• This position does not require you to prescribe medicine, order lab tests, do blood work, or alter the member’s current treatment regimen

Please contact us, for more information.

Bryan Cooke
Director of Physician Recruiting

P: 972.715.3772
E: physicians@censeohealth.com

Sounds pretty good, right? Well here’s what they won’t tell you:

1. Low Hourly Pay. Compensation is $100 per completed evaluation – but you have to drive to each member’s house (sometimes an hour each way) to complete a 31 page history and physical exam. Members are often medically complex, cognitively impaired, and/or non-English speaking. In the end (after counting travel time, cancellations, scheduling snafus, and long hours completing paperwork and FedEx shipping) the hourly wage works out to be about $30.

2. Poor Logistics. Members are scheduled back-to-back without regard to distance between their locations. That means you are chronically late, and some members cancel their meeting with you. No-show and cancellation rates (in my experience) are about 20%. You are not compensated for any of the time associated with driving to their location, talking to them on the phone, or otherwise trying to locate them when they are not home upon your arrival. Once a member cancels, you cannot fill their slot with someone else on the same day.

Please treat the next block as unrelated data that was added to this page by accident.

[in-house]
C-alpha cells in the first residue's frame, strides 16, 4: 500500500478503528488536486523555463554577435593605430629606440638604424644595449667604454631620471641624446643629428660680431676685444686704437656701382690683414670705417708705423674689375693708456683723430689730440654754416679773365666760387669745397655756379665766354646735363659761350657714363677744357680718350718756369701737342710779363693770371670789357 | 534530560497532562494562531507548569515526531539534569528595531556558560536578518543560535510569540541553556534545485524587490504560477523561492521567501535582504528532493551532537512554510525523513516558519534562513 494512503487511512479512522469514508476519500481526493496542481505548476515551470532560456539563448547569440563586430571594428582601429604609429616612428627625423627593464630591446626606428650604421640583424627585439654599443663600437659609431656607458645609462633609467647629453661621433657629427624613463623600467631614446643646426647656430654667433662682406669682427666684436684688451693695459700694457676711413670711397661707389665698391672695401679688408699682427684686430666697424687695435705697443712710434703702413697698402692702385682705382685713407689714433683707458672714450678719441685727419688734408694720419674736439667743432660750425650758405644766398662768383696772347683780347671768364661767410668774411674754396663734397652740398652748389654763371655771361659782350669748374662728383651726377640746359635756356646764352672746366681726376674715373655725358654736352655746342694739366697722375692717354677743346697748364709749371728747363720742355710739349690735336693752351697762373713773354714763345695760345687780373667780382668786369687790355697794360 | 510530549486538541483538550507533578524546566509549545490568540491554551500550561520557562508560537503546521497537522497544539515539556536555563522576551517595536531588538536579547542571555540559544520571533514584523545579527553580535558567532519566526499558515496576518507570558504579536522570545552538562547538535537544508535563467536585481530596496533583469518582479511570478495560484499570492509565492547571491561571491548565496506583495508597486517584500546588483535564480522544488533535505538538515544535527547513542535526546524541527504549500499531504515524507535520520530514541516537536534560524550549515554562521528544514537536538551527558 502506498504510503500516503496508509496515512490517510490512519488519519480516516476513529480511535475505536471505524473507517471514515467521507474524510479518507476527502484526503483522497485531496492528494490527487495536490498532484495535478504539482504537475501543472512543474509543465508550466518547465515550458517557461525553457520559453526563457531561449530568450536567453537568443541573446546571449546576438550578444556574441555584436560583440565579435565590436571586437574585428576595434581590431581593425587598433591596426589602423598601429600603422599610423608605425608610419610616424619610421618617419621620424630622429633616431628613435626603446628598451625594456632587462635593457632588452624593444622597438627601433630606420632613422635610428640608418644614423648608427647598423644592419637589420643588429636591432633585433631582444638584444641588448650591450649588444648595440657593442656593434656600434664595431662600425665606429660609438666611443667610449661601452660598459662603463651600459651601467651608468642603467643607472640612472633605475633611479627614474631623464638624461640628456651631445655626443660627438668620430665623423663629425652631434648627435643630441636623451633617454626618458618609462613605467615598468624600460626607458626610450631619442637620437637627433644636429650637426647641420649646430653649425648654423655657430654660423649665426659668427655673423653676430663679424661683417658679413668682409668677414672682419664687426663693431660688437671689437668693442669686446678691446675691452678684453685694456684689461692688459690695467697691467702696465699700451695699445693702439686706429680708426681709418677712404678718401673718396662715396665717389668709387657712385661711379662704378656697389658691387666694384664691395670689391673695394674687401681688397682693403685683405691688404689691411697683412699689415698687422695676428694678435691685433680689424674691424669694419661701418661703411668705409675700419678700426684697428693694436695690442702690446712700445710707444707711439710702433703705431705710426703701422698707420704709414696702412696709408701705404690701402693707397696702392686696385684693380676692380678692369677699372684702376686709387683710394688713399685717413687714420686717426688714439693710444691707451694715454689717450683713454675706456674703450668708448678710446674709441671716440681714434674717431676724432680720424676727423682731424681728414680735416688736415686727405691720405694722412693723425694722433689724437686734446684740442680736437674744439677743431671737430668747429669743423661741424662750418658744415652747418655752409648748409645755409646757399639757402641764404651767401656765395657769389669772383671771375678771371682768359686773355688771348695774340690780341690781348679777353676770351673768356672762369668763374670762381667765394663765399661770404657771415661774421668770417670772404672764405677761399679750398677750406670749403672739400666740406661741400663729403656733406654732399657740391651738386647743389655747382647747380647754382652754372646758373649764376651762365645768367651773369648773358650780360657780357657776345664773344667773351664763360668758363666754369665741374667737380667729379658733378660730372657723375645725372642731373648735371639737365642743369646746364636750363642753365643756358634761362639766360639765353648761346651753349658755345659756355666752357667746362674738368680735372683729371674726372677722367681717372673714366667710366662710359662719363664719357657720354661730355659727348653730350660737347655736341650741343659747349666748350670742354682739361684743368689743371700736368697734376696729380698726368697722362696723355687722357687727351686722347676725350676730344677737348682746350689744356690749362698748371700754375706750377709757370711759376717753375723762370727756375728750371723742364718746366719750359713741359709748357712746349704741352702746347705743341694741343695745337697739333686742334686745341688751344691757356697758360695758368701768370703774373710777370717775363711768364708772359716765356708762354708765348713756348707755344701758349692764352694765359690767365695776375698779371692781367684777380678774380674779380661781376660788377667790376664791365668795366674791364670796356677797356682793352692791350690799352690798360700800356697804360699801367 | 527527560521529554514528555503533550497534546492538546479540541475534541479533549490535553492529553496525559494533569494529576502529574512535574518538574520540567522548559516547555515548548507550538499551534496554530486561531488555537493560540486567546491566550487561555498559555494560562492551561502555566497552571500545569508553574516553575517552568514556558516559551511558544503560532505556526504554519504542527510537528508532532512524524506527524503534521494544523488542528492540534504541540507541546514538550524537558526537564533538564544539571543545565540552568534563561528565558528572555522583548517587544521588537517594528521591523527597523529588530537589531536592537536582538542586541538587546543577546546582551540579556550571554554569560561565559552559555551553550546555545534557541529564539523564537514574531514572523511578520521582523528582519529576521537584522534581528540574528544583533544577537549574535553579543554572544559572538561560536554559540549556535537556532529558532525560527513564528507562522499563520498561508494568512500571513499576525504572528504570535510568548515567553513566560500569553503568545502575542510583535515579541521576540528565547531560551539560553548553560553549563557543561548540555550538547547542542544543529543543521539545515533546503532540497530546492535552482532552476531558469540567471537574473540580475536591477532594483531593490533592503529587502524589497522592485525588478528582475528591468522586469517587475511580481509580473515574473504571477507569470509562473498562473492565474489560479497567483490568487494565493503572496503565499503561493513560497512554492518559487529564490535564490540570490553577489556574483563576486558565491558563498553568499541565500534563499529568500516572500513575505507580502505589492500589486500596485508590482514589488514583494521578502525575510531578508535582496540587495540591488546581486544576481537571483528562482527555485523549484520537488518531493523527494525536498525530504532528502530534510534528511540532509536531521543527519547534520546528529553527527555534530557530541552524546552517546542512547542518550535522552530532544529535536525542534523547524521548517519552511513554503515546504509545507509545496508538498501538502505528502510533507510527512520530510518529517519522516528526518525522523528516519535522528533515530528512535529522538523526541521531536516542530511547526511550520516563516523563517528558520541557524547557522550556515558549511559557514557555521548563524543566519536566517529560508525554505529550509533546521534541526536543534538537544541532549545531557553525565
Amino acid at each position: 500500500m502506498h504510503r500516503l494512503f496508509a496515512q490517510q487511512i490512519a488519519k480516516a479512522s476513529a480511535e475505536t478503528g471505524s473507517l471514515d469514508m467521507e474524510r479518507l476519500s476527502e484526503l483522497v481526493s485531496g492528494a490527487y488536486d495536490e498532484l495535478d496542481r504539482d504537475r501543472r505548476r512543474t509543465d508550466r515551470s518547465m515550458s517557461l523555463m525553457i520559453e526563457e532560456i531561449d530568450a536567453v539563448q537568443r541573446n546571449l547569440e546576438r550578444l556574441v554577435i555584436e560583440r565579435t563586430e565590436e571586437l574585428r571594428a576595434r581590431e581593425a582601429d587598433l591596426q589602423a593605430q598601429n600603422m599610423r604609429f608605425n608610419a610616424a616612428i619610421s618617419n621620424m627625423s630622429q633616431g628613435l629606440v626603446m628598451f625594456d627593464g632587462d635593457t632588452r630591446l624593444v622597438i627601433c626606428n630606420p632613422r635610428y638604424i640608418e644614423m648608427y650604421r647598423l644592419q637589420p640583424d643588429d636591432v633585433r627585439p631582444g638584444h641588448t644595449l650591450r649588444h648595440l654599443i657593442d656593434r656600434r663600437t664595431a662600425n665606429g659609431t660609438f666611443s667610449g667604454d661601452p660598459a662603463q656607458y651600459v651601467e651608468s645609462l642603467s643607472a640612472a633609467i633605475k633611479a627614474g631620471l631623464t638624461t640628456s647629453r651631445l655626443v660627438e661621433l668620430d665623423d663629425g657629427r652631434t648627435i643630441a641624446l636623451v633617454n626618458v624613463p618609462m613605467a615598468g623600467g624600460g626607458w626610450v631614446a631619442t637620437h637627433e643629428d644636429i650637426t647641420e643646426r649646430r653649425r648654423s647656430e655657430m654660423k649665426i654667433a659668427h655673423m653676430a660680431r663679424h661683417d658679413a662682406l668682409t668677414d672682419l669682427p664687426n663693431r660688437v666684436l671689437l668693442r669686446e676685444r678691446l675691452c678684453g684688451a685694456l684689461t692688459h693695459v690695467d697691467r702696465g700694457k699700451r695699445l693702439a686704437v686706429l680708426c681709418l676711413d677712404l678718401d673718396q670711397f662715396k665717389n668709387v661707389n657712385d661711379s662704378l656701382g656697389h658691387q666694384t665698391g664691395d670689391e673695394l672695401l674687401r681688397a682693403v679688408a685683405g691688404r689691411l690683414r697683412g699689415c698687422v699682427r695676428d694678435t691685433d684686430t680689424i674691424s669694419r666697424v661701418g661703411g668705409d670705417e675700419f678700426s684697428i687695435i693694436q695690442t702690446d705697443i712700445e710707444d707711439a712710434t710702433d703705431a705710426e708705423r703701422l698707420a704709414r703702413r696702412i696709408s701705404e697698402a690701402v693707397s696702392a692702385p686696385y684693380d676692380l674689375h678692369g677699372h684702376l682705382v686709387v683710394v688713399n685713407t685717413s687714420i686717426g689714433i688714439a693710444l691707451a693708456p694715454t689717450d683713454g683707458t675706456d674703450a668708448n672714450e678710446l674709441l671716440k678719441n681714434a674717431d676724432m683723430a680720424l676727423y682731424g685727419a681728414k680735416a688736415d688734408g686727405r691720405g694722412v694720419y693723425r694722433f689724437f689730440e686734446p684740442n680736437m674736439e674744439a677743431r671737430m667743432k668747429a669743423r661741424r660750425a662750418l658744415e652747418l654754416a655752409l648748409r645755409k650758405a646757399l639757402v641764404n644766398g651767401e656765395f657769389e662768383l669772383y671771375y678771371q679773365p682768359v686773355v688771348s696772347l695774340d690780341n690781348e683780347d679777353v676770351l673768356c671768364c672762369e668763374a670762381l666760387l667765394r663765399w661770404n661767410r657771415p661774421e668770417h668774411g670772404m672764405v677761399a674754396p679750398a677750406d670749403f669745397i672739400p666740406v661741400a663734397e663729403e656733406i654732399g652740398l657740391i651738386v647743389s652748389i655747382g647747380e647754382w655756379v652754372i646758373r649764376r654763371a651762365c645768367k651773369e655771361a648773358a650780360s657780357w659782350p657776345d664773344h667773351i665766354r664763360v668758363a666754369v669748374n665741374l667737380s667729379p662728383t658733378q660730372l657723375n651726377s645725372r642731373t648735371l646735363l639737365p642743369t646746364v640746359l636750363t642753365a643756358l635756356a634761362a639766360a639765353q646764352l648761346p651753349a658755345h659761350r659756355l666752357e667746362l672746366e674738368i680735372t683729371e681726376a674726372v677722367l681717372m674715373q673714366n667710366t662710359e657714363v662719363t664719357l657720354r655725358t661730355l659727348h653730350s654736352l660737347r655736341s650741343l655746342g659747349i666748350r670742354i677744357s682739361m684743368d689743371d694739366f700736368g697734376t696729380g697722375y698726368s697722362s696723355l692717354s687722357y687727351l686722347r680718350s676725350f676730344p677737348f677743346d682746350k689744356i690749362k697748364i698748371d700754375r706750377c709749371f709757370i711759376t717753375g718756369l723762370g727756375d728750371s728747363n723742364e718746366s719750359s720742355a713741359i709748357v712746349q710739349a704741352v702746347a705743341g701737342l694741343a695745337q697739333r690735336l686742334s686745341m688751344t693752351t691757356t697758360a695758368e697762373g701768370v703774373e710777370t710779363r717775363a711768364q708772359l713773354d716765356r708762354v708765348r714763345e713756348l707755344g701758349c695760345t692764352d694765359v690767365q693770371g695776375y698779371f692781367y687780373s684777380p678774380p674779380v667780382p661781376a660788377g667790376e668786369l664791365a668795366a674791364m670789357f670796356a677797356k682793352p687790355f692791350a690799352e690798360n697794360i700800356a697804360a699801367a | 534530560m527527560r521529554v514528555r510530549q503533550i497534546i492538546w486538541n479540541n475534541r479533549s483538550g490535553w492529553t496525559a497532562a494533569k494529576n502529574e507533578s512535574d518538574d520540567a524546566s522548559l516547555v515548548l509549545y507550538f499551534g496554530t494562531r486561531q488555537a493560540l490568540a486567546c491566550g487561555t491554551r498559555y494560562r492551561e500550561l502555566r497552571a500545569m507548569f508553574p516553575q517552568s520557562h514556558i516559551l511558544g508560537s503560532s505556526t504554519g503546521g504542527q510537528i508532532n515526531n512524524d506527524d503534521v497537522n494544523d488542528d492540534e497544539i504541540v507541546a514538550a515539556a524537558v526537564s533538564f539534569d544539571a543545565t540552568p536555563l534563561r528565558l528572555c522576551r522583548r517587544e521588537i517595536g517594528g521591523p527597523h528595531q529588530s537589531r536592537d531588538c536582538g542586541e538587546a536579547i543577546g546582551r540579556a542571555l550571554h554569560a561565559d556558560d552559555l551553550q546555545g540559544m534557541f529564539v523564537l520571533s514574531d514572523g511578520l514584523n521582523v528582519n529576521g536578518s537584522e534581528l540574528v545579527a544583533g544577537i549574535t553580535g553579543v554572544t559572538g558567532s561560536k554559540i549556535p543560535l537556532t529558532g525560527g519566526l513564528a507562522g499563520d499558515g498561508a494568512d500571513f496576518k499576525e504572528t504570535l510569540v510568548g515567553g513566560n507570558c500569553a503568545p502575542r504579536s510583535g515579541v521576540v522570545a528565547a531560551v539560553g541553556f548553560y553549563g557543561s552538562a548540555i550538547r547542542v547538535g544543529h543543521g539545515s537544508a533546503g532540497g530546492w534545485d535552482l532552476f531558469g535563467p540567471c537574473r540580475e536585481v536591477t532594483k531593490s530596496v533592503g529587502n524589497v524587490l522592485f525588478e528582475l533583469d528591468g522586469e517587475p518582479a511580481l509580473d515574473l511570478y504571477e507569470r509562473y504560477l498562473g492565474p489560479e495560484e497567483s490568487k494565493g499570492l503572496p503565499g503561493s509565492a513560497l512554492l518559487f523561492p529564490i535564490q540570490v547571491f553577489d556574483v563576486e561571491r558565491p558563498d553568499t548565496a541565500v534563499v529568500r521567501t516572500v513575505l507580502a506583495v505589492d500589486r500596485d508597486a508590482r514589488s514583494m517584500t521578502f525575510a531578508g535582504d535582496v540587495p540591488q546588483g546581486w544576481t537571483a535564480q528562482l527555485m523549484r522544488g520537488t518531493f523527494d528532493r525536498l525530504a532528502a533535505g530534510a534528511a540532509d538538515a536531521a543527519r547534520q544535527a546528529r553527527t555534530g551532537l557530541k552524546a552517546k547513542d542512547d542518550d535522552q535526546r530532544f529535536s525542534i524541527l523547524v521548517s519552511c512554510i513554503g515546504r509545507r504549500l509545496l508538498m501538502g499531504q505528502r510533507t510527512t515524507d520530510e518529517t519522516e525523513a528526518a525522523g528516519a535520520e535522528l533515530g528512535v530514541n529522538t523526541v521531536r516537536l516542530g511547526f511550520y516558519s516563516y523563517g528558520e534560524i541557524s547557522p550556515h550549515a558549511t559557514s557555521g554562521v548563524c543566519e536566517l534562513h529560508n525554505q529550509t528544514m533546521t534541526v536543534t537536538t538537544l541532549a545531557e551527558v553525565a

3. Threat of harm. Members mostly come from low to middle class income levels. Some of them live in truly horrific living situations (no electricity, a home overrun with cockroaches, no food or running water), and others are psychologically unstable. As a female physician driving alone into a very rural area to conduct a physical exam on a male patient who is actively psychotic… this can be dangerous. You never know what or who you will face. I have had to call social services on numerous occasions and have narrowly escaped inappropriate sexual advances.

4. Limited Support. There is no guarantee that anyone from the parent company will be available via phone when you call during an emergency. I have called on several occasions during critical situations where I had to leave a voice message and was assured that “my call was very important” and someone from provider services “would get back to me within 1/2 a business day.”